One of the most hotly contested debates in nutrition is sizzling again as a large study finds that extreme carbohydrate diets could be linked to an earlier death.
In the observational study, people who ate a plant-based, moderate carb diet – with ‘moderate’ defined as 50 per cent of total energy – lived longer than those on low or high carb diets.
According to the researchers, the estimated average life expectancy for this mid-range group was 83 years old, which meant they were outliving the other dieters by one to four years on average.
Much like Goldilocks in the tale of The Three Bears, individuals who ate carbs, but not too much and not too little, were more likely to reach this sweet spot.
Publishing their findings on Friday in the Lancet Public Health, the study authors also stressed that the most important factor seemed to be what people ate, not how much they ate.
“Too much and too little carbohydrate can be harmful but what counts most is the type of fat, protein, and carbohydrate,” Walter Willett, professor of epidemiology and nutrition and study co-author, said.
Dr Sara Seidelmann from Brigham and Women’s Hospital in Boston, who led the study, told The New Daily that people who ate mostly plant-based foods benefited the most.
“Our data suggested that moderate carbohydrate intake that was rich in plant-based foods sources such as vegetables, whole grains, legumes, and nuts was associated with the longest lifespan.”
The Lancet study, which spanned three decades from 1987 to 2017, recruited around 15,000 adults aged between 45 and 64 years old to self-report their dietary habits.
Over the 30 year period, the participants, who came from diverse backgrounds across four different US communities, completed six dietary questionnaires at regular intervals.
They were asked about the types of foods and drinks they were consuming, how often and the portion sizes, which the researchers then used to roughly calculate calorie intake.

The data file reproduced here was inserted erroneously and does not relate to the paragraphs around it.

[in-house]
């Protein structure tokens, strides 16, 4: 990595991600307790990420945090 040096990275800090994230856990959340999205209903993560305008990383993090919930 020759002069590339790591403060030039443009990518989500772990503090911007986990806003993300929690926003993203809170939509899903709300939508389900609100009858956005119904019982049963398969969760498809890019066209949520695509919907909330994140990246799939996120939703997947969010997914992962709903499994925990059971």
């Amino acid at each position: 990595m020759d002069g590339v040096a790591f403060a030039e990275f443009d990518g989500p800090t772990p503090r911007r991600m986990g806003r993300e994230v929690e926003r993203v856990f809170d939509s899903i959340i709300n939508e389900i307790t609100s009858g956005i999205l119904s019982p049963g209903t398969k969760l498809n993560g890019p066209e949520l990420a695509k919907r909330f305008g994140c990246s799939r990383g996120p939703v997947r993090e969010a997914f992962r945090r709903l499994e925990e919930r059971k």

Low carb dieters eating more meat, higher death rates
The study also showed that death rates were higher among those who exchanged carbohydrates for animal-derived fat or protein.
People with the lowest carb diets ate twice as much animal-based fats than those with the highest carbohydrate intakes.
Dr Seidelmann said that, despite their popularity, low-carb diets that replace carbohydrates with animal-based protein or fat should be discouraged.
Steve Pratt, Chair, Nutrition and Physical Activity Committee at Cancer Council Australia said the study supported Cancer Council’s advice and current dietary guidelines.
“Limiting excess intake of red meat is linked to reduced cancer risk and this study suggests that it could also lead to an increase in life expectancy,” he told The New Daily.
The Cancer Council recommends avoiding processed meats and limiting red meat intake to three to four times per week.
“Similarly, the study supports our advice to have a diet that is rich in fruit, vegetables and wholegrains,” he said.
NHS England dietitian Catherine Collins said the findings are likely to disappoint those who “continue to defend their low carb cult”.
“Following a very low carb diet prevents the inclusion of plant based proteins like beans and other pulses, so the diet distorts towards a higher saturated fat intake derived from higher consumption of animal proteins like meat and cheese,” she said.
“With a mere 100 grams of complex carb a day to play with, a lower intake of cereals, grains, and starchy vegetables is inevitable.”
“Such diets compromise the essentials of a healthy diet.”
The study authors cautioned that the observational research does not prove cause and effect. They noted that since the data was self-reported, and people’s eating habits change over time, this may have affected the study results.